Skip to content

Bookmark and Share


 A PAHO-convened group of independent experts on salt and health has produced this policy statement. It has the rationale and recommendations for a population-based approach to reduce dietary salt intake among all people in the Americas. 

icon Policy Statement: Preventing cardiovascular disease in the Americas by Reducing dietary salt intake Population-wide | icon Portuguese

Objective

The Policy Statement is the first product of the 2009-2011 EG for the Cardiovascular Disease Prevention through Dietary Salt Reduction. It seeks a gradual and sustained drop in dietary salt intake to reach national targets or the internationally recommended target of less than 5g/day/person by 2020.

The policy statement is directed towards policy and decision makers in government, leaders in non-governmental organizations (representing consumers, health, scientific and health care professionals), civil society, the food industry (including food processors and distributors), among food importers and exporters, and in PAHO.

Recommendations for Policy and Action

The recommendations of the Policy Statement are consistent with the World Health Organization’s three pillars for successful dietary salt reduction: product reformulation; consumer awareness and education campaigns; and environmental changes to make healthy choices the easiest and most affordable options for all people.

Why a Policy Statement?

Governments are justified in taking a population-based approach to reduce salt intake because salt additives in food are so common. People are unaware of how much salt they are eating in different foods and of the adverse effects on their health. Children are especially vulnerable.

Lowering blood pressure through population-wide salt intake reduction is cost effective. (1,2) A strategy that combines mass-media awareness campaigns with regulation of the salt content of food products has been estimated to cost between $0.04 and $0.32 US per person per year. Over 10 years, the strategy is predicted to avert 8.5 million deaths world-wide, mostly from CVD. (1)

The savings to healthcare budgets can be dramatic. Researchers in the UK estimate that achieving dietary salt intake of less than 6g/day could potentially reduce the need for anti-hypertensive drugs by as much as 30%. (3) Already, a 10% reduction in salt intake in the UK since 2000-01, attributed to the combined gradual and sustained efforts of industry lowering the salt in certain food products and to the Food Standards Agency’s information campaign, has yielded an annual cost saving benefit of £1.5 billion. (4)

Photos of the Launch in Chile at the Latin American Society for Nutrition (Sociedad Latinoamericana de Nutrición / SLAN) (November 2009)

launch of the salt reduction policy

 


References

1 Asaria P, Chisholm D, Mathers C, Ezzati M, Beaglehole R. Chronic disease prevention: health effects and financial costs of strategies to reduce salt intake and control tobacco use. Lancet. 2007;370:2044–53.

2 Murray CJ, Lauer JA, Hutubessy RC, Niessen L, Tomijima N, Rodgers A, Lawes CM, Evans DB. Effectiveness and costs of interventions to lower systolic blood pressure and cholesterol: a global and regional analysis on reduction of cardiovascular disease risk. Lancet. 2003;361:717-25.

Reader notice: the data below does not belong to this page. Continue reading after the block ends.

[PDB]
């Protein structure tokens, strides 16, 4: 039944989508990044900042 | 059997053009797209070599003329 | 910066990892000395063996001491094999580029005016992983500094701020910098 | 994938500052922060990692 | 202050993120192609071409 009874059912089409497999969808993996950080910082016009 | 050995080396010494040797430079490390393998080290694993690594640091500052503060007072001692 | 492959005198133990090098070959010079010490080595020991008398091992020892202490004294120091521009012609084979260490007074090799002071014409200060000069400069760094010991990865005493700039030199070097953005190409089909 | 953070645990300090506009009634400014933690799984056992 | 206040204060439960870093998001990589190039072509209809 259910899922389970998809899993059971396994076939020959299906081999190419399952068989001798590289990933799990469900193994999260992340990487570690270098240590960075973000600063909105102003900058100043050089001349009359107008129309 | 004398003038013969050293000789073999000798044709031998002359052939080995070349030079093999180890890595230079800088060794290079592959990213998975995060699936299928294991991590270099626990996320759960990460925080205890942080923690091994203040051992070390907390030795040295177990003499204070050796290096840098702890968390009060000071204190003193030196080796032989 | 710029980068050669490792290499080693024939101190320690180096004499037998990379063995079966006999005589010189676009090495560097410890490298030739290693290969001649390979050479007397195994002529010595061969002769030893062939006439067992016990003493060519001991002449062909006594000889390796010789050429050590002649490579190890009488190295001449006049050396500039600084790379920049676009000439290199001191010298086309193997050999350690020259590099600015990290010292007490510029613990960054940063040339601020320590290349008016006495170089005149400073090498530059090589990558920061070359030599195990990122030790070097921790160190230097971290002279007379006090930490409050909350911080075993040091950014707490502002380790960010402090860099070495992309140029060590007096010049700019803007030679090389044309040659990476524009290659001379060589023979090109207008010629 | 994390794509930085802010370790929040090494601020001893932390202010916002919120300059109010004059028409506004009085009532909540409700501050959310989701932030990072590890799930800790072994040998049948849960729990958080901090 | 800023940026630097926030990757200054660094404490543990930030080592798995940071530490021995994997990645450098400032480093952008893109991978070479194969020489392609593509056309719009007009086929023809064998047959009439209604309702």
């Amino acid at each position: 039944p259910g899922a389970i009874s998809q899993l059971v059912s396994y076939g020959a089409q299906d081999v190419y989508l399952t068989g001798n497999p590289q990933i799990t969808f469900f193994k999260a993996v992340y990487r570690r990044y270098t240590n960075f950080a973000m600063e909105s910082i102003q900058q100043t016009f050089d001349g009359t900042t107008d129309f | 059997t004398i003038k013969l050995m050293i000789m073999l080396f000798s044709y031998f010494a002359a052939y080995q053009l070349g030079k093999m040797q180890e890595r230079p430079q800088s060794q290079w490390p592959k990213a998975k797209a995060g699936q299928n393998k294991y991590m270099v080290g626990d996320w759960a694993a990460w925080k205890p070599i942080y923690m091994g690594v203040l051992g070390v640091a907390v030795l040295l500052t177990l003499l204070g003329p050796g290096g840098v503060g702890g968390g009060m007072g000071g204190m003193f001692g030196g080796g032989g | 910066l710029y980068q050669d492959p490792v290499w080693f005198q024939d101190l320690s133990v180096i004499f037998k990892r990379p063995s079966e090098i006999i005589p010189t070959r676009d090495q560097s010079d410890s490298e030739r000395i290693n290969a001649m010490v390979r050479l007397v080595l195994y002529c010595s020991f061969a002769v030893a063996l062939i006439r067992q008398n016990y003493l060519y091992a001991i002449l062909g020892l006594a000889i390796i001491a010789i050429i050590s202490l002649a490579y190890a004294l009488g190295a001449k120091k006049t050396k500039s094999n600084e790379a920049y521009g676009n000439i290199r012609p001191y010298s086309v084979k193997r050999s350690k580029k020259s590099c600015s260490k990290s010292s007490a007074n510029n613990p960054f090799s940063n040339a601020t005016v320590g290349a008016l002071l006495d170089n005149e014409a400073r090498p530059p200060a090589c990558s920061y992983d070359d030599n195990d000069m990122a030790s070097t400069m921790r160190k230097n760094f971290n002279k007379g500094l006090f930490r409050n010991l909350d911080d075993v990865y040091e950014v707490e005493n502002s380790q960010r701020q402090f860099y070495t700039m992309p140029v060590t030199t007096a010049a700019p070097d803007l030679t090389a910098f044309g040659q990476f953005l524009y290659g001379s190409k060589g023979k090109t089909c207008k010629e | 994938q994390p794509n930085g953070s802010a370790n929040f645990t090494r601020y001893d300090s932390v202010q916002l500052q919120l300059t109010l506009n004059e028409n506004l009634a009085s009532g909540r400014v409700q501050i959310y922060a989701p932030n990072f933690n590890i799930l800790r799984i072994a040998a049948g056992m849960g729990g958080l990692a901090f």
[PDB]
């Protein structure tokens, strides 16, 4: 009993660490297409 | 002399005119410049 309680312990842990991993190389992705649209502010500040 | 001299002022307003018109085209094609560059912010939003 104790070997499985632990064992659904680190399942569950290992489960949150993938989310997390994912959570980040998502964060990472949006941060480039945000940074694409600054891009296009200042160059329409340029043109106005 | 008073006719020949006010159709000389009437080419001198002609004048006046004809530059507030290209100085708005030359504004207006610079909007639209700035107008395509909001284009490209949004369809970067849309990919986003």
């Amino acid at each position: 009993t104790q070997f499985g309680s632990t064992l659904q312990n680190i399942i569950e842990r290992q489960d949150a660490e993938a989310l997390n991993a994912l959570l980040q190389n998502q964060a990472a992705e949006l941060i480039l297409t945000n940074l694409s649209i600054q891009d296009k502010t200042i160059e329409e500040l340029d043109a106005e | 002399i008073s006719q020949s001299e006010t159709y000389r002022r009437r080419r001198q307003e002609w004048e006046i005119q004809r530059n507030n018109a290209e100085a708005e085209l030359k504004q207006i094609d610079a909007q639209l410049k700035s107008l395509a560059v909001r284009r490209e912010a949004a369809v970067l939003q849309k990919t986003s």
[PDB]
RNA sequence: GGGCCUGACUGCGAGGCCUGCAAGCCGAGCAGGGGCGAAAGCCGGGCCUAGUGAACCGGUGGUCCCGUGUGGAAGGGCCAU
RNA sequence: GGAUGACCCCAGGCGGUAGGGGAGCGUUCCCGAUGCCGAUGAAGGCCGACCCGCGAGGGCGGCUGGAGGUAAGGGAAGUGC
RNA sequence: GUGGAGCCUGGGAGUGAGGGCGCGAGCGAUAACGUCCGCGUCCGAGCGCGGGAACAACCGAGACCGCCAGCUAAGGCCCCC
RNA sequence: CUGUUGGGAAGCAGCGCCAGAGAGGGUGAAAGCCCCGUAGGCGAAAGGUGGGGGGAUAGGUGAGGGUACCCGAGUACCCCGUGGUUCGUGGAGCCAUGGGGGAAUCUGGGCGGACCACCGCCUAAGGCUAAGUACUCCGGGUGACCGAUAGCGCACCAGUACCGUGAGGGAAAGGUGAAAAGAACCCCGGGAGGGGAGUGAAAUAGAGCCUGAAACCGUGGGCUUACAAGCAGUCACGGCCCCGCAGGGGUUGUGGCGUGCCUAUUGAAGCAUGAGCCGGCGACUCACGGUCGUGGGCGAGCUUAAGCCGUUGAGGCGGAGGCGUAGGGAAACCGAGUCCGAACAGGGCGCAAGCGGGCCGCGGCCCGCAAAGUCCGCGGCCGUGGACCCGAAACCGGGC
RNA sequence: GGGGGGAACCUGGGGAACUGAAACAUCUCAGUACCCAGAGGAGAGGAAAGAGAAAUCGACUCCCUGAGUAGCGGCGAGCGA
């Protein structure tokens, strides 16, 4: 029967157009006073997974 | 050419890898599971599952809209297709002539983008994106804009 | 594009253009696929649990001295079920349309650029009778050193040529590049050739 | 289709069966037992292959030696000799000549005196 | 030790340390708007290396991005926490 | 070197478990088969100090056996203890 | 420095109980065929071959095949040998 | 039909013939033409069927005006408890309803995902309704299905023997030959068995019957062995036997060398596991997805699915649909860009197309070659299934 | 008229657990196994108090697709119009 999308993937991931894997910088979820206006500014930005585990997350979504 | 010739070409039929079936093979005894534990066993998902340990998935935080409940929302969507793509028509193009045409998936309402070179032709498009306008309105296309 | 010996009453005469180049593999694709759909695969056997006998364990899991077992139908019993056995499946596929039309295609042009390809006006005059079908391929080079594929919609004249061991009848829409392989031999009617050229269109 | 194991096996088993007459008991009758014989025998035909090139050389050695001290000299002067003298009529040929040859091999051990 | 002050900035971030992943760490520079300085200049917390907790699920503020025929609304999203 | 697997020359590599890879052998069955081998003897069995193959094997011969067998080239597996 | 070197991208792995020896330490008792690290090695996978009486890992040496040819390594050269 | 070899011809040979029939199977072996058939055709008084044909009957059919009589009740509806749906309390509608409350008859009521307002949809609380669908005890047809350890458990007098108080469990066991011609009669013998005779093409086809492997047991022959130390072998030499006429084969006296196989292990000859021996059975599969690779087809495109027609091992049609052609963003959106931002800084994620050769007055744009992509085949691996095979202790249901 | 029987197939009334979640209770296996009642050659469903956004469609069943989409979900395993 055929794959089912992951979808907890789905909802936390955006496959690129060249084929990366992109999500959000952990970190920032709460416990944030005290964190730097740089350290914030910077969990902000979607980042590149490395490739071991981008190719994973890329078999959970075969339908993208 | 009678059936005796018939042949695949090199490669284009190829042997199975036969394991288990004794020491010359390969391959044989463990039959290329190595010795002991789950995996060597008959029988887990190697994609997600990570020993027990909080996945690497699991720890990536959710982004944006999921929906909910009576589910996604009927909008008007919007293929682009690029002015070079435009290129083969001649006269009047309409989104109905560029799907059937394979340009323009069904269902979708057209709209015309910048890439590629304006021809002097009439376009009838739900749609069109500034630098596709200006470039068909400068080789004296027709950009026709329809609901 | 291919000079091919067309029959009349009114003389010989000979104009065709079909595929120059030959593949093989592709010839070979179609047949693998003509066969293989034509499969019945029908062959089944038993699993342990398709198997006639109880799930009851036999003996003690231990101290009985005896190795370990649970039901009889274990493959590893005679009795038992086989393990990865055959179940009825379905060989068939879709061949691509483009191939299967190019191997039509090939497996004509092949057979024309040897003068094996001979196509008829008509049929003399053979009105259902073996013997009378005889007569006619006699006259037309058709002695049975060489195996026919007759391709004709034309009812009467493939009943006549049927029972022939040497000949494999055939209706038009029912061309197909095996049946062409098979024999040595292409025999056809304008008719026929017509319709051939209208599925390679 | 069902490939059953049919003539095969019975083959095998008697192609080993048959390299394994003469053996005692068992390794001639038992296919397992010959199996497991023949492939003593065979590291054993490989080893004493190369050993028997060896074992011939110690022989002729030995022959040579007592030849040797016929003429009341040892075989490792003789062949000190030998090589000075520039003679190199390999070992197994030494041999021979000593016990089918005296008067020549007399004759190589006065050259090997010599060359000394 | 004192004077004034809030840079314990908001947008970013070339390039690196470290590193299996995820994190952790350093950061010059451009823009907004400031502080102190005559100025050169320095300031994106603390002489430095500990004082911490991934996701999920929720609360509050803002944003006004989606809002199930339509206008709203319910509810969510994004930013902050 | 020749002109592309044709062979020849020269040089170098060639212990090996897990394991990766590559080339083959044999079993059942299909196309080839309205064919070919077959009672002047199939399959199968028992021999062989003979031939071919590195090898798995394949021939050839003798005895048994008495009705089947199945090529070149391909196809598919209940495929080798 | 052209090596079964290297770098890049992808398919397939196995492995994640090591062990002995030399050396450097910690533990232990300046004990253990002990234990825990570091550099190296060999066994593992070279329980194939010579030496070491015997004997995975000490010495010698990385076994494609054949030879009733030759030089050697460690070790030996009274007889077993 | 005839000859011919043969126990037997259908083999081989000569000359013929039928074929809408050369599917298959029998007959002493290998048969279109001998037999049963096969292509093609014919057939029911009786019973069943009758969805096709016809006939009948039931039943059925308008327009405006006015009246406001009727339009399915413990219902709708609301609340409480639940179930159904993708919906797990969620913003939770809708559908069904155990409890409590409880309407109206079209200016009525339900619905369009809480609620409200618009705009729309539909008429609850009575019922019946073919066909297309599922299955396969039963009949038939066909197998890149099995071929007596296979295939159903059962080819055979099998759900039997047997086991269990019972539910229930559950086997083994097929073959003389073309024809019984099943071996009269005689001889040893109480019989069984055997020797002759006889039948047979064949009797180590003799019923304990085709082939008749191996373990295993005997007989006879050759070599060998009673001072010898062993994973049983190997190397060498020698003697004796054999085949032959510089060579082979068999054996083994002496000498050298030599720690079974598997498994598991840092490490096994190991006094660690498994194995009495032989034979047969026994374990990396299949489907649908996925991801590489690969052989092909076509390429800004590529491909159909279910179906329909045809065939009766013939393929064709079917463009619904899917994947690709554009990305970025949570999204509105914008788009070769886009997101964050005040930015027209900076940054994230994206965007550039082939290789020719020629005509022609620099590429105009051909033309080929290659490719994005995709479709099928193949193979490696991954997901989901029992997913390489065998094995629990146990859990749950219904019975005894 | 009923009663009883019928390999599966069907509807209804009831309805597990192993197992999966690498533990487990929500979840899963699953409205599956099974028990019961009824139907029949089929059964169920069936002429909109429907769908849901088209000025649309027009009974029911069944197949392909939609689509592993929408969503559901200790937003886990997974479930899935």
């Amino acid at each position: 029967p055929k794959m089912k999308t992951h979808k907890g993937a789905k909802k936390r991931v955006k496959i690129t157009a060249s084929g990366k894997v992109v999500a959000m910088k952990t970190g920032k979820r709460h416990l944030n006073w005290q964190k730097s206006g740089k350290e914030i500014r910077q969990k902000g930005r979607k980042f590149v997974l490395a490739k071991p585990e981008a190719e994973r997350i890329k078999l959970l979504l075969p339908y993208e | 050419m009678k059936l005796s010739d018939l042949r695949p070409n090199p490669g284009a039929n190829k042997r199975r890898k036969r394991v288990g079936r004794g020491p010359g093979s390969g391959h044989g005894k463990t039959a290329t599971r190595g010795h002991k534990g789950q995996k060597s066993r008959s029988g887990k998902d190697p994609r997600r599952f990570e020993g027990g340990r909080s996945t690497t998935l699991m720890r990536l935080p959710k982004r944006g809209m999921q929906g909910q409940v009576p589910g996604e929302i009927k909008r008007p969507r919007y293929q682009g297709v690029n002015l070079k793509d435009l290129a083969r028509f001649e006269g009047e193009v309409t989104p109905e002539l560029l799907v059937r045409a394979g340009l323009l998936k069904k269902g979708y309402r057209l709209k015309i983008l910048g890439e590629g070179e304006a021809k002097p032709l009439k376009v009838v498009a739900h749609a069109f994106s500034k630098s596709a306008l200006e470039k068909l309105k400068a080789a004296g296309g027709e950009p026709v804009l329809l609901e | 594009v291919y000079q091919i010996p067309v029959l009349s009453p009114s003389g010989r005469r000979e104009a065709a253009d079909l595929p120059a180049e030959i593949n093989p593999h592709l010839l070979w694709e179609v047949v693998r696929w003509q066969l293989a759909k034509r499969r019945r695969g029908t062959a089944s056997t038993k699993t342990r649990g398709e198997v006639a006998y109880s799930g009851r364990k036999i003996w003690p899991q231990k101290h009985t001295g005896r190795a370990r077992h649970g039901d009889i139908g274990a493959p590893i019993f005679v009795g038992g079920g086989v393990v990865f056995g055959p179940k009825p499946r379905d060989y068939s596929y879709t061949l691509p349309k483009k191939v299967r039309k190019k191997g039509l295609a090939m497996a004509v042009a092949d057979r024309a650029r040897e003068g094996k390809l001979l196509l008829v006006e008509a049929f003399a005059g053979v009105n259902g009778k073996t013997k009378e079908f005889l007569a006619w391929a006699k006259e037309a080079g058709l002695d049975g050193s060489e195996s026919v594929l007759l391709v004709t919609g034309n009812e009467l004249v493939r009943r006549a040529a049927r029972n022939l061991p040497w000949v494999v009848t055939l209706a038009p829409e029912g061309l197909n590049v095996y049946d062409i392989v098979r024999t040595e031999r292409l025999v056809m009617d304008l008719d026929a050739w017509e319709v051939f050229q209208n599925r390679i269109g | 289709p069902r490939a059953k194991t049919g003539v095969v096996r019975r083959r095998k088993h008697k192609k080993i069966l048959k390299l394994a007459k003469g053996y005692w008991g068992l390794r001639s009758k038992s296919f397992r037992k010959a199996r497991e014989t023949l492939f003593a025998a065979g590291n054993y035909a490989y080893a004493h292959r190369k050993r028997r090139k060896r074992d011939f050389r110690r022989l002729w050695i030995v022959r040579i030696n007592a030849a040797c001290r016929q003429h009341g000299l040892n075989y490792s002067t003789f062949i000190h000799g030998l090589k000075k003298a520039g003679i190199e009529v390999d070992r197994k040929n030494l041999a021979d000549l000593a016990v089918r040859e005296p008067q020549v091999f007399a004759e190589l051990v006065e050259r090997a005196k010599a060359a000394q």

3 Walker J, MacKenzie AD, Dunning J. Does reducing your salt intake make you live longer? Interact Cardiovasc Thorac Surg. 2007;6:793-98.

4Food Standards Agency (UK). Agency publishes 2012 salt reduction targets. Monday 18 May 2009. Available at: http://www.food.gov.uk/news/pressreleases/2009/may/salttargets. Accessed September 22, 2009.

Endorsements

This is a list of international, regional and sub regional organizations that have endorsed the Policy Statement and its recommendations.

International

  • International Diabetes Federation
  • International Federation of Kidney Foundations
  • World Heart League

Regional

  • InterAmerican Heart Foundation

North America

Canada

  • Blood Pressure Canada
  • Canadian Stroke Network
  • Canadian Diabetes Association
  • Canadian Heart Failure Network
  • Canadian Hypertension Society
  • Canadian Medical Association
  • Canadian Public Health Association

United States

      • American Heart Association

Central America

Costa Rica

      • Colegio de Médicos y Cirujanos de Costa Rica

South America

Argentina

      • AADYND (Associacion Argentina de Dietistas y Nutricionistas Dietistas
      • Asociación Solidaria de Insuficientes Renales
      • Sociedad Argentina de Nutrición

Brazil

  • IDEC Defesa de Consumidor
  • PROTESTE- Associação Brasileira de Defesa do Consumidor
  • Sociedade Brasileira de Medicina de Familia e Comunidade

Chile

  • Sociedad Chilena de Hipertension
  • Minsterio de Salud de Chile

Ecuador

  • Sociedad Ecuatoriana de Cardiología

Suriname

  • Ministry of Health Surinam

Venezuela

  • Minsterio de salud Venezuela

Caribbean

  • Caribbean Cardiac Society
  • Healthy Caribbean Coalition

Jamaica

  • Heart Foundation of Jamaica
Last Updated on Wednesday, 22 May 2013 11:28

:: Policy Statement

Regional Office for the Americas of the World Health Organization
525 Twenty-third Street, N.W., Washington, D.C. 20037, United States of America
Tel.: +1 (202) 974-3000 Fax: +1 (202) 974-3663

© Pan American Health Organization. All rights reserved.